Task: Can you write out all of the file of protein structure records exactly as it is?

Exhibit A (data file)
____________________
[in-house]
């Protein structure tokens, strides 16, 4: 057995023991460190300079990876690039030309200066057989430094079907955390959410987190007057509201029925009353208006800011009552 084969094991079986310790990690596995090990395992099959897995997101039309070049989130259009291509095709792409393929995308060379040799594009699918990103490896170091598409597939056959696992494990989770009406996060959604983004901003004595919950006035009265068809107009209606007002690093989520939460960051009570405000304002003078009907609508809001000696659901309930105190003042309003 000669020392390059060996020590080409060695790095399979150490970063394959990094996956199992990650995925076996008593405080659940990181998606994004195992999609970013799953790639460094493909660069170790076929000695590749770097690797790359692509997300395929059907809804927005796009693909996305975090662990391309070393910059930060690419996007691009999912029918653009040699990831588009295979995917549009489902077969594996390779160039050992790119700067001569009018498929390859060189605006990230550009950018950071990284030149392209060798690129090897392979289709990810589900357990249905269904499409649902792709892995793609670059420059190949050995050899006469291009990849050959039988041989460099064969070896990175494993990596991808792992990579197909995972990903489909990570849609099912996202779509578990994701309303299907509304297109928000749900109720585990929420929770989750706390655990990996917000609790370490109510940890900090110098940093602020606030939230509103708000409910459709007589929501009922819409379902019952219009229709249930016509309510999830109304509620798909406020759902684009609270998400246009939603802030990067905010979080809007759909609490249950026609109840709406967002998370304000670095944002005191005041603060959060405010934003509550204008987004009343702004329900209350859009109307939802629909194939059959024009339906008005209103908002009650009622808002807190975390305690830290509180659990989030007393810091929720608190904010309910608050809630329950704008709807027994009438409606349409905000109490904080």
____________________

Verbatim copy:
[in-house]
């Protein structure tokens, strides 16, 4: 057995023991460190300079990876690039030309200066057989430094079907955390959410987190007057509201029925009353208006800011009552 084969094991079986310790990690596995090990395992099959897995997101039309070049989130259009291509095709792409393929995308060379040799594009699918990103490896170091598409597939056959696992494990989770009406996060959604983004901003004595919950006035009265068809107009209606007002690093989520939460960051009570405000304002003078009907609508809001000696659901309930105190003042309003 000669020392390059060996020590080409060695790095399979150490970063394959990094996956199992990650995925076996008593405080659940990181998606994004195992999609970013799953790639460094493909660069170790076929000695590749770097690797790359692509997300395929059907809804927005796009693909996305975090662990391309070393910059930060690419996007691009999912029918653009040699990831588009295979995917549009489902077969594996390779160039050992790119700067001569009018498929390859060189605006990230550009950018950071990284030149392209060798690129090897392979289709990810589900357990249905269904499409649902792709892995793609670059420059190949050995050899006469291009990849050959039988041989460099064969070896990175494993990596991808792992990579197909995972990903489909990570849609099912996202779509578990994701309303299907509304297109928000749900109720585990929420929770989750706390655990990996917000609790370490109510940890900090110098940093602020606030939230509103708000409910459709007589929501009922819409379902019952219009229709249930016509309510999830109304509620798909406020759902684009609270998400246009939603802030990067905010979080809007759909609490249950026609109840709406967002998370304000670095944002005191005041603060959060405010934003509550204008987004009343702004329900209350859009109307939802629909194939059959024009339906008005209103908002009650009622808002807190975390305690830290509180659990989030007393810091929720608190904010309910608050809630329950704008709807027994009438409606349409905000109490904080």